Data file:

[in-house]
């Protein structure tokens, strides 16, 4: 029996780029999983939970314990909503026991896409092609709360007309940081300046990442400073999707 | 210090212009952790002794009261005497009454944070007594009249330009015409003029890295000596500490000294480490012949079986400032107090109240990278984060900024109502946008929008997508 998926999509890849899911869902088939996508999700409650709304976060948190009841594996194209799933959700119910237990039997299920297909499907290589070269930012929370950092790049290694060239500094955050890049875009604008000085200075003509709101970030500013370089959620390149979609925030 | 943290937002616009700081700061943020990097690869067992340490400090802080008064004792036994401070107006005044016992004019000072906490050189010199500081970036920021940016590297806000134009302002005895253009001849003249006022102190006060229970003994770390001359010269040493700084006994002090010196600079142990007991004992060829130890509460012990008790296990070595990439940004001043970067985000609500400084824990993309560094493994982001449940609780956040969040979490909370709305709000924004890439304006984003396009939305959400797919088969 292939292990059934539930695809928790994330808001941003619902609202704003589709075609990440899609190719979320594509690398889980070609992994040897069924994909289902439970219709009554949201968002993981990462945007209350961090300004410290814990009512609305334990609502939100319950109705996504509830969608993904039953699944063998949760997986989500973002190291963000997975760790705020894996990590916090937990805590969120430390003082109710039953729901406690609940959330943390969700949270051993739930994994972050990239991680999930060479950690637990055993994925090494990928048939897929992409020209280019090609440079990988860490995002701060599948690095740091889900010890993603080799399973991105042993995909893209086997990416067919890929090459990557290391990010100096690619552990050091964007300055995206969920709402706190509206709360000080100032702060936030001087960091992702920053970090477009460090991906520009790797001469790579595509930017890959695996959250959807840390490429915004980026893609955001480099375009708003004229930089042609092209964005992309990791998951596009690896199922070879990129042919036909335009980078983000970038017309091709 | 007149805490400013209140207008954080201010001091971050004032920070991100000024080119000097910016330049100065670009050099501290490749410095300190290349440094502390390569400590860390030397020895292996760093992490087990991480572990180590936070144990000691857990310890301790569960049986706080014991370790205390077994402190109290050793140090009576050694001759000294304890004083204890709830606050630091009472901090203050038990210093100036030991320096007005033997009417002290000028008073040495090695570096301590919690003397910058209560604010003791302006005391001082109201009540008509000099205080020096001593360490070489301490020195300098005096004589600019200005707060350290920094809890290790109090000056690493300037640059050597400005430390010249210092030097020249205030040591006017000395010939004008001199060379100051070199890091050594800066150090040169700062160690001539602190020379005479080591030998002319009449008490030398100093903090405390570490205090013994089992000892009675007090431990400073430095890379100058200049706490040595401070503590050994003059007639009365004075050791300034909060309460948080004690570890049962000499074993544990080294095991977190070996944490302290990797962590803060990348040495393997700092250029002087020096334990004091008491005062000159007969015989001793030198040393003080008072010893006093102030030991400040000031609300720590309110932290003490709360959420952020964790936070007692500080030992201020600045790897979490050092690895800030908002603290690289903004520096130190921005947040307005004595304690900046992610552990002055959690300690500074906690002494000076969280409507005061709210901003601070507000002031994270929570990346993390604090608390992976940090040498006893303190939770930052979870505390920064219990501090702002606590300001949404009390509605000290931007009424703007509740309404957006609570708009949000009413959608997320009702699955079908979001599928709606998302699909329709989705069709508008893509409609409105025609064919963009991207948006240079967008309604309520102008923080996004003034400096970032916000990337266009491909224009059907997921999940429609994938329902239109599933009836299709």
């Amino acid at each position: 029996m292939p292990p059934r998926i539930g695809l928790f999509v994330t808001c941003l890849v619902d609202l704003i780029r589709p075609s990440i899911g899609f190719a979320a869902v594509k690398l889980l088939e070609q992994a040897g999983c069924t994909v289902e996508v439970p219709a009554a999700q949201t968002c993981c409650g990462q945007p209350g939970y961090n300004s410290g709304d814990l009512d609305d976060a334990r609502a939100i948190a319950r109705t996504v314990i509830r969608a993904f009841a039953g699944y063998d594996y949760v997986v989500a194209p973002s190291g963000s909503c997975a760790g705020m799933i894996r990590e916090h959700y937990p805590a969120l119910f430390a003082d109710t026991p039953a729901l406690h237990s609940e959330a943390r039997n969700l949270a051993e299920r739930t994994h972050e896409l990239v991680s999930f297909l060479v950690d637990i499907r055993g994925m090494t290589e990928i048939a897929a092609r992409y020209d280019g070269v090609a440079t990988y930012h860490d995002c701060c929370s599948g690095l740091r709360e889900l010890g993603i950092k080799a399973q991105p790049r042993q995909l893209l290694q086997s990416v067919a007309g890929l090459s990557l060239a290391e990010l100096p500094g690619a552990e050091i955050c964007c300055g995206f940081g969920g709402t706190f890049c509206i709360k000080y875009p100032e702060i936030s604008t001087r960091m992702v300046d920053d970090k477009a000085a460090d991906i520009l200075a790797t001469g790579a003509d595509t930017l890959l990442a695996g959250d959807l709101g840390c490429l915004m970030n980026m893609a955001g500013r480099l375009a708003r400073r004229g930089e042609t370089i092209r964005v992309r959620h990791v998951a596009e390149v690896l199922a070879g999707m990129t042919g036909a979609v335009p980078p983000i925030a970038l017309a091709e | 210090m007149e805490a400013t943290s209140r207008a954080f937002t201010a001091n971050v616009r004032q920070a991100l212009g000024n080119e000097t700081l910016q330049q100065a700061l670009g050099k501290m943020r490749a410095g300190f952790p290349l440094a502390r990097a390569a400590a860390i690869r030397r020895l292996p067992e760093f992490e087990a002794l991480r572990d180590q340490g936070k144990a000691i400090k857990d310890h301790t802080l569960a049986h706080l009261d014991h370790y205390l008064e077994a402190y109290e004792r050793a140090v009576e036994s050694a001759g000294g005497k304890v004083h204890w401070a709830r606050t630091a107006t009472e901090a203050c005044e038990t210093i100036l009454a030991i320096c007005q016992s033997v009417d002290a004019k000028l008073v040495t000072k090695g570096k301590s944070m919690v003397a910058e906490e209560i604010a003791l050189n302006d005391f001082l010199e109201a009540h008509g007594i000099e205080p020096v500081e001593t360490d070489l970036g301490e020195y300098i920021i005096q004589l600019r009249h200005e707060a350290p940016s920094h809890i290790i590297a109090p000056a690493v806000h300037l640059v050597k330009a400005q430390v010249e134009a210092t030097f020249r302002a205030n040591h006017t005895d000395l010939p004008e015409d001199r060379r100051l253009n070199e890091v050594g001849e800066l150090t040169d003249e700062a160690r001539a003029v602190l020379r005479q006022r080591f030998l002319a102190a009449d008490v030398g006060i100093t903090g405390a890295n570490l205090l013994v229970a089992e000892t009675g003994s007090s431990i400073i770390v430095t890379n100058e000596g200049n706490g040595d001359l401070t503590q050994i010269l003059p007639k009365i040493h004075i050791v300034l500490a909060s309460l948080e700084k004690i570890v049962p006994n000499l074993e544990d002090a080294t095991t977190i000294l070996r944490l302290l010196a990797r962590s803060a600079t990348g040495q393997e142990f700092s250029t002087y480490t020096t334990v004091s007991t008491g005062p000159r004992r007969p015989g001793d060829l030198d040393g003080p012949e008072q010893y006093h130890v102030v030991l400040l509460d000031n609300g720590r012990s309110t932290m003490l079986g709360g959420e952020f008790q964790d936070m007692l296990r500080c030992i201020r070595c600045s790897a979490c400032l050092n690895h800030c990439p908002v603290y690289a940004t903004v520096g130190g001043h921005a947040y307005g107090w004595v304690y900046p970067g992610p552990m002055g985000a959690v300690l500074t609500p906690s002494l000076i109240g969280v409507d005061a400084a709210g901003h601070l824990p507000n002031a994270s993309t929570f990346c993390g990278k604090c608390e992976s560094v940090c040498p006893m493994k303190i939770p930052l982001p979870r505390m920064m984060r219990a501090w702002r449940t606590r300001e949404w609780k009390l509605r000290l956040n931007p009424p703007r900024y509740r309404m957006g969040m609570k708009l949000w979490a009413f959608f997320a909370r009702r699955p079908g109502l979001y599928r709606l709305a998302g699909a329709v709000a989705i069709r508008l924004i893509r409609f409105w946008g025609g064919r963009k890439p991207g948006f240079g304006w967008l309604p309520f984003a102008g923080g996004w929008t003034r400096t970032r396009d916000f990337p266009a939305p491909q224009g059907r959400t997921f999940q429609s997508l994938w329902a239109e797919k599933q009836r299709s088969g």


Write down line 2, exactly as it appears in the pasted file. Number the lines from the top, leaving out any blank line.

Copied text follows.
């Protein structure tokens, strides 16, 4: 029996780029999983939970314990909503026991896409092609709360007309940081300046990442400073999707 | 210090212009952790002794009261005497009454944070007594009249330009015409003029890295000596500490000294480490012949079986400032107090109240990278984060900024109502946008929008997508 998926999509890849899911869902088939996508999700409650709304976060948190009841594996194209799933959700119910237990039997299920297909499907290589070269930012929370950092790049290694060239500094955050890049875009604008000085200075003509709101970030500013370089959620390149979609925030 | 943290937002616009700081700061943020990097690869067992340490400090802080008064004792036994401070107006005044016992004019000072906490050189010199500081970036920021940016590297806000134009302002005895253009001849003249006022102190006060229970003994770390001359010269040493700084006994002090010196600079142990007991004992060829130890509460012990008790296990070595990439940004001043970067985000609500400084824990993309560094493994982001449940609780956040969040979490909370709305709000924004890439304006984003396009939305959400797919088969 292939292990059934539930695809928790994330808001941003619902609202704003589709075609990440899609190719979320594509690398889980070609992994040897069924994909289902439970219709009554949201968002993981990462945007209350961090300004410290814990009512609305334990609502939100319950109705996504509830969608993904039953699944063998949760997986989500973002190291963000997975760790705020894996990590916090937990805590969120430390003082109710039953729901406690609940959330943390969700949270051993739930994994972050990239991680999930060479950690637990055993994925090494990928048939897929992409020209280019090609440079990988860490995002701060599948690095740091889900010890993603080799399973991105042993995909893209086997990416067919890929090459990557290391990010100096690619552990050091964007300055995206969920709402706190509206709360000080100032702060936030001087960091992702920053970090477009460090991906520009790797001469790579595509930017890959695996959250959807840390490429915004980026893609955001480099375009708003004229930089042609092209964005992309990791998951596009690896199922070879990129042919036909335009980078983000970038017309091709 | 007149805490400013209140207008954080201010001091971050004032920070991100000024080119000097910016330049100065670009050099501290490749410095300190290349440094502390390569400590860390030397020895292996760093992490087990991480572990180590936070144990000691857990310890301790569960049986706080014991370790205390077994402190109290050793140090009576050694001759000294304890004083204890709830606050630091009472901090203050038990210093100036030991320096007005033997009417002290000028008073040495090695570096301590919690003397910058209560604010003791302006005391001082109201009540008509000099205080020096001593360490070489301490020195300098005096004589600019200005707060350290920094809890290790109090000056690493300037640059050597400005430390010249210092030097020249205030040591006017000395010939004008001199060379100051070199890091050594800066150090040169700062160690001539602190020379005479080591030998002319009449008490030398100093903090405390570490205090013994089992000892009675007090431990400073430095890379100058200049706490040595401070503590050994003059007639009365004075050791300034909060309460948080004690570890049962000499074993544990080294095991977190070996944490302290990797962590803060990348040495393997700092250029002087020096334990004091008491005062000159007969015989001793030198040393003080008072010893006093102030030991400040000031609300720590309110932290003490709360959420952020964790936070007692500080030992201020600045790897979490050092690895800030908002603290690289903004520096130190921005947040307005004595304690900046992610552990002055959690300690500074906690002494000076969280409507005061709210901003601070507000002031994270929570990346993390604090608390992976940090040498006893303190939770930052979870505390920064219990501090702002606590300001949404009390509605000290931007009424703007509740309404957006609570708009949000009413959608997320009702699955079908979001599928709606998302699909329709989705069709508008893509409609409105025609064919963009991207948006240079967008309604309520102008923080996004003034400096970032916000990337266009491909224009059907997921999940429609994938329902239109599933009836299709």